Seemingly contradictory interpretations of the farm winery law by the Authority

Even though cider is apple wine, New York State Liquor Authority Licensing Unit 1 advises that custom production of wine for customers does not include cider (apple wine). However, Licensing Unit 1 also states that all of the privileges and restrictions that apply to wine under the NY Farm winery law apply to cider. A licensee asked me to clarify how these are consistent, and frankly, they are not. Let’s examine the text of the ABC law.

Looking at the definitions of wine and cider in the ABC law below, it seems clear that apple wine is wine as defined in Section 36. Section 7-b (b) also acknowledges that a product can meet both the definition of a wine and a cider simultaneously. Lastly, section 76-a (2)(a) allows a farm winery to produce wine and cider. Thus, I am not clear why the Authority takes the position that custom cider making at a farm winery is not legal under the current statute.

36.  “Wine” means the product of the normal alcoholic fermentation of the juice of fresh, sound, ripe grapes, or other fruits or  plants with the usual cellar treatment and necessary additions to correct defects due to climatic, saccharine and seasonal conditions,   including champagne, sparkling and fortified wine of an alcoholic content not to exceed twenty-four per centum by volume. Wine produced from fruits or plants  other than grapes shall include appropriate prefixes descriptive of the fruit or the product  from  which  such  wine  was  predominantly produced,  and no other product shall be called “wine” unless designated as artificial or imitation wine.

7-b.  (a)  “Cider” means the partially or fully fermented juice of fresh, whole apples or other pome fruits, containing more than three and two-tenths per centum but not more than eight and  one-half  per  centum alcohol  by  volume: (i) to which nothing has been added to increase the alcoholic content produced by natural fermentation; and  (ii)  with  the usual  cellar  treatments and necessary additions to correct defects due to climate, saccharine levels and seasonal conditions. Nothing contained  in this subdivision shall be deemed to preclude the use of such  methods  or  materials  as  may  be  necessary  to  encourage  a normal alcoholic  fermentation and to make a  product  that  is  free  of  microbiological  activity  at  the time of sale. Cider may be sweetened or flavored after fermentation with fruit juice, fruit  juice  concentrate,  sugar,  maple  syrup,  honey,  spices  or other agricultural products, separately or in  combination. Cider may contain retained or added carbon dioxide.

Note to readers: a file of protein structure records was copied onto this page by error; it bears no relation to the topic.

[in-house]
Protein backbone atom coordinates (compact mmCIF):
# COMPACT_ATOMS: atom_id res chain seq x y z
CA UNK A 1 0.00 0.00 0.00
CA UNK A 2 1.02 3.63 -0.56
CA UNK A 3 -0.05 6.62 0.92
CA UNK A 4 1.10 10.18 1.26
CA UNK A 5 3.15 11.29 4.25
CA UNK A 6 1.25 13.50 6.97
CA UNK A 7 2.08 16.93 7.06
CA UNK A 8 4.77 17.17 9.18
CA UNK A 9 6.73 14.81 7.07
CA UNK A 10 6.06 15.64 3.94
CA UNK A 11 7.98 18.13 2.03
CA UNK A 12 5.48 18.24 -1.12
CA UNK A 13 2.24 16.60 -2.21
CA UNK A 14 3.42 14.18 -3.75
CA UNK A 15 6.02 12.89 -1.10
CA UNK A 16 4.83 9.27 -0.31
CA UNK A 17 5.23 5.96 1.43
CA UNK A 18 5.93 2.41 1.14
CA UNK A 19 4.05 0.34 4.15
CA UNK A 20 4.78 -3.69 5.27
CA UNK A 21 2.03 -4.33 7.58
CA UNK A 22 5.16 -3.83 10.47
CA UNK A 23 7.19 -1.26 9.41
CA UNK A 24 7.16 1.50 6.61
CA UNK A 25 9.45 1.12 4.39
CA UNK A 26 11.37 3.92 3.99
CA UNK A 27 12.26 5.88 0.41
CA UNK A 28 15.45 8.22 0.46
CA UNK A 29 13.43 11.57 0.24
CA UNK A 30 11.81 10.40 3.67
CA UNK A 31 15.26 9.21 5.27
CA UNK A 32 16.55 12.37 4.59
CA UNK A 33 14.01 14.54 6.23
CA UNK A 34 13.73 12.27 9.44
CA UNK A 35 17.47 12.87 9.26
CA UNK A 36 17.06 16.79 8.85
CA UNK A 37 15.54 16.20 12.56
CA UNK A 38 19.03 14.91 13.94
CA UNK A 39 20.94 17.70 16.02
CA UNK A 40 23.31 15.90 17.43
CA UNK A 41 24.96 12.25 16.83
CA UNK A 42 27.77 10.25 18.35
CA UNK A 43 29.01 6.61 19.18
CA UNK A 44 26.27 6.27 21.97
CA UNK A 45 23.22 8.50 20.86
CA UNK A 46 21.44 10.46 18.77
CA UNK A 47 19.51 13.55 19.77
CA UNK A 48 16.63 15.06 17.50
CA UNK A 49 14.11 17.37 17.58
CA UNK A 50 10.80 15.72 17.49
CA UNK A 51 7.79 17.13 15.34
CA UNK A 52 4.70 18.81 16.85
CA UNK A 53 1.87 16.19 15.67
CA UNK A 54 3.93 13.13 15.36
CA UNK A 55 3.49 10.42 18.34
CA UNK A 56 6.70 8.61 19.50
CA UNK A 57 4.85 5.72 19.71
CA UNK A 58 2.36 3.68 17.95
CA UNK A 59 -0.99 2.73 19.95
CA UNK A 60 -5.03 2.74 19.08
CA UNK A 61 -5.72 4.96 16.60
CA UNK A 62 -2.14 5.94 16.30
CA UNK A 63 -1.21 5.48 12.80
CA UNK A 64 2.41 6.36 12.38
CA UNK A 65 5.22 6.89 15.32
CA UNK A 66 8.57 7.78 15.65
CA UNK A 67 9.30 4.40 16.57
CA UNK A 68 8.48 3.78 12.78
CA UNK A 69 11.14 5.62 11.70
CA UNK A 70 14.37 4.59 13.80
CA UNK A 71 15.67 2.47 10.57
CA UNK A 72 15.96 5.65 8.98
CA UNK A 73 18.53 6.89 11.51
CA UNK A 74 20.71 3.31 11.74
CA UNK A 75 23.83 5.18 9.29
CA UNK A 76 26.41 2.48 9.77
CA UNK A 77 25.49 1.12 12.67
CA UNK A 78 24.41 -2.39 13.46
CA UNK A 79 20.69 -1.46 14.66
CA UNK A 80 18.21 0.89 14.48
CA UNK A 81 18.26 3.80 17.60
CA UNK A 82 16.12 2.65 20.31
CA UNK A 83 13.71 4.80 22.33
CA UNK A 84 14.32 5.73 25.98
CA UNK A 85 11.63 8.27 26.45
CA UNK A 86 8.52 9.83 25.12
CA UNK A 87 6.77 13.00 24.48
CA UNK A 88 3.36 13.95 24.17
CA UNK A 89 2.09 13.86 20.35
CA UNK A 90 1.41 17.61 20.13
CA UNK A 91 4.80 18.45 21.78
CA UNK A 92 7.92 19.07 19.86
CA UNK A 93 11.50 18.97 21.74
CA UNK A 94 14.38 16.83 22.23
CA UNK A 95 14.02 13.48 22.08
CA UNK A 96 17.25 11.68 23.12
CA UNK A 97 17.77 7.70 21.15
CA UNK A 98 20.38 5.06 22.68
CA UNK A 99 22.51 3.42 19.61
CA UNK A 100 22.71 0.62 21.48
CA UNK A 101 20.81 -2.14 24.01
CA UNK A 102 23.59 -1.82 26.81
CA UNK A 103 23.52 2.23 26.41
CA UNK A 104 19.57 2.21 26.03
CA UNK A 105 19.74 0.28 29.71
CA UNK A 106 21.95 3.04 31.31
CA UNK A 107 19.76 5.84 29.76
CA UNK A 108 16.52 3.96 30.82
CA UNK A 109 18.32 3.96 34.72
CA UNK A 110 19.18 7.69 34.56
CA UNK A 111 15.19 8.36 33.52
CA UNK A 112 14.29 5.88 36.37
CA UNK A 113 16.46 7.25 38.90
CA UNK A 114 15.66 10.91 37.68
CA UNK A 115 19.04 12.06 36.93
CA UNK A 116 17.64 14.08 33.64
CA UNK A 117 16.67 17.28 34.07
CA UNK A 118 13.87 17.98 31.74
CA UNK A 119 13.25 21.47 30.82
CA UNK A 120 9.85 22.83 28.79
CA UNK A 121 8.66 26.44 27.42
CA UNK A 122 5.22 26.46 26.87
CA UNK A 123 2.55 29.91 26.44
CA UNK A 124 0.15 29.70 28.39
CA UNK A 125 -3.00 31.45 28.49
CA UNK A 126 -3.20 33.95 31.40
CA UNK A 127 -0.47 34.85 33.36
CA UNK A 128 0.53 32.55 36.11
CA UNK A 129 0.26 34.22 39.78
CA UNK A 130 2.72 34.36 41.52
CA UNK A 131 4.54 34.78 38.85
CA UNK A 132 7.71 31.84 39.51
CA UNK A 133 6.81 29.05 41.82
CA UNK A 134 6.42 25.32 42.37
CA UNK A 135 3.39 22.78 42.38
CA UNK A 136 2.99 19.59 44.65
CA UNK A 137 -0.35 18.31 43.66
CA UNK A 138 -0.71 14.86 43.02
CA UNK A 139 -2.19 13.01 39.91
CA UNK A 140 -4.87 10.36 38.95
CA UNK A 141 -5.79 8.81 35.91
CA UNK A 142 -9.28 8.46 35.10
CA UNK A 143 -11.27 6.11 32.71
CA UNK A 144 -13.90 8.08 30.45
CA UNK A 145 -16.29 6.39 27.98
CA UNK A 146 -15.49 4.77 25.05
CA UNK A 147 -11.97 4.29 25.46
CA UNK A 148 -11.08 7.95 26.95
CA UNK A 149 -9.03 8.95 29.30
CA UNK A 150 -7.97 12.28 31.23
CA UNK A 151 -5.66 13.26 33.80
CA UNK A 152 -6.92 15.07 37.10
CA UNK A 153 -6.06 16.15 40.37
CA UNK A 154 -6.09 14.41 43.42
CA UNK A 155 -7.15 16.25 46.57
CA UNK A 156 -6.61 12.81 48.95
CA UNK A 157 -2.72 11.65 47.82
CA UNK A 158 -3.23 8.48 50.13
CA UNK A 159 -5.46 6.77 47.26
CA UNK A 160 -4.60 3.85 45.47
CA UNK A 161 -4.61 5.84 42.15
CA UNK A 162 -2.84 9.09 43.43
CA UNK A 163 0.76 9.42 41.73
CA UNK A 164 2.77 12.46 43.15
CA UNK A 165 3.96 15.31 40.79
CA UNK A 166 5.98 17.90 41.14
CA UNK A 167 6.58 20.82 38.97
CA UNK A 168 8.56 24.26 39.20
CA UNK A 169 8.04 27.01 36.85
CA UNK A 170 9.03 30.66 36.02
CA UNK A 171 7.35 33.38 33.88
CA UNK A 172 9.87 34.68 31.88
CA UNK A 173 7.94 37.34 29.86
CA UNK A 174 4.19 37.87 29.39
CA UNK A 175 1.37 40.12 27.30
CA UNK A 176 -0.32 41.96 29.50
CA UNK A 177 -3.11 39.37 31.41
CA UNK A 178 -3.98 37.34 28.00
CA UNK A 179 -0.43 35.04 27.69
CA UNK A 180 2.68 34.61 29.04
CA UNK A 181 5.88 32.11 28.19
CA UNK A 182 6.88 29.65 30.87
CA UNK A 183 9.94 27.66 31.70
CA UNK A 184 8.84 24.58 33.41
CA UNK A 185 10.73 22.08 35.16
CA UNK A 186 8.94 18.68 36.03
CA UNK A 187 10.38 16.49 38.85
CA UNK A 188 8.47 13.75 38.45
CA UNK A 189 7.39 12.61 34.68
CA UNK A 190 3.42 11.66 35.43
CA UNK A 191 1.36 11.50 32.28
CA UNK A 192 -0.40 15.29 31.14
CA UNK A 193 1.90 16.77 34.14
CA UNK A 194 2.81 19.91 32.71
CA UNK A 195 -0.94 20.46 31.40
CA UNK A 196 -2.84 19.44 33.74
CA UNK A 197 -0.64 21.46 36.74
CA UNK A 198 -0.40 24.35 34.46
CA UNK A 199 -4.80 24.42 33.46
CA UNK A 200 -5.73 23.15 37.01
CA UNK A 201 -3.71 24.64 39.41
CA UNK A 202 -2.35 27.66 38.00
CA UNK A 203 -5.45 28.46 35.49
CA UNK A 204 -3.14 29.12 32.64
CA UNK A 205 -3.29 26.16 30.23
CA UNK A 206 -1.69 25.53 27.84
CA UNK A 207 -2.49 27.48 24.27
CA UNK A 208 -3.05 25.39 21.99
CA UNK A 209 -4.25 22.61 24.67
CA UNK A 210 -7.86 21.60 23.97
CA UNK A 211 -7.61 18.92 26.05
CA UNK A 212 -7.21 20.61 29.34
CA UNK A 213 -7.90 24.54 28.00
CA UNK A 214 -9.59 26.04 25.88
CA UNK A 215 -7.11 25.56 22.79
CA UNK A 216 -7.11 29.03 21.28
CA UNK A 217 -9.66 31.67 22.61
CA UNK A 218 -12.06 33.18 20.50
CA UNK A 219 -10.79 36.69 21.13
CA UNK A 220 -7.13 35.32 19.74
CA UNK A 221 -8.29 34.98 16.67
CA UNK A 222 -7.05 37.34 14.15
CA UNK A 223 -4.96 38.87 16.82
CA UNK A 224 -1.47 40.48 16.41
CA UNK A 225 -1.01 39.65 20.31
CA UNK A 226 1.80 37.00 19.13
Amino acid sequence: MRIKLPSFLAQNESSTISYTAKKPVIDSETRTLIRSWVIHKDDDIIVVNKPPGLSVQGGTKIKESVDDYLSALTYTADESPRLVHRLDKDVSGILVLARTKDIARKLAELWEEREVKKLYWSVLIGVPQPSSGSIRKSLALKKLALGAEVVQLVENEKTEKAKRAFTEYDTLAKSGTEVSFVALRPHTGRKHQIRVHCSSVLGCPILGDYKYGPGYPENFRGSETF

(b) In the event that an alcoholic beverage meets  the  definition  of both  a cider, as defined in this subdivision, and a wine, as defined in  subdivision thirty-six of this section, the brand or  trade  name  label  owner  of such alcoholic beverage shall designate whether such alcoholic  beverage shall be sold as a cider or a wine for all purposes under  this chapter.

§ 76-a. Farm  winery  license. 2. A farm winery license shall authorize the holder thereof to: (a)  operate a farm winery for the manufacture of wine or cider at the premises specifically designated in the license; 9. Notwithstanding any other provision of law to the contrary, a  farm  winery  licensed  pursuant  to  this  section  may engage in custom wine  production allowing individuals to assist in the production of wine  for  sale  for  personal  or family use, provided, however, that (a) the wine  must be purchased by the individual assisting in the production of  such wine;  and  (b)  the  owner,  employee  or agent of such winery shall be  present at all times during such production.

What do you think? Do you think the farm winery law should allow custom production of cider a/k/a apple wine?

Leave a Reply

Your email address will not be published. Required fields are marked *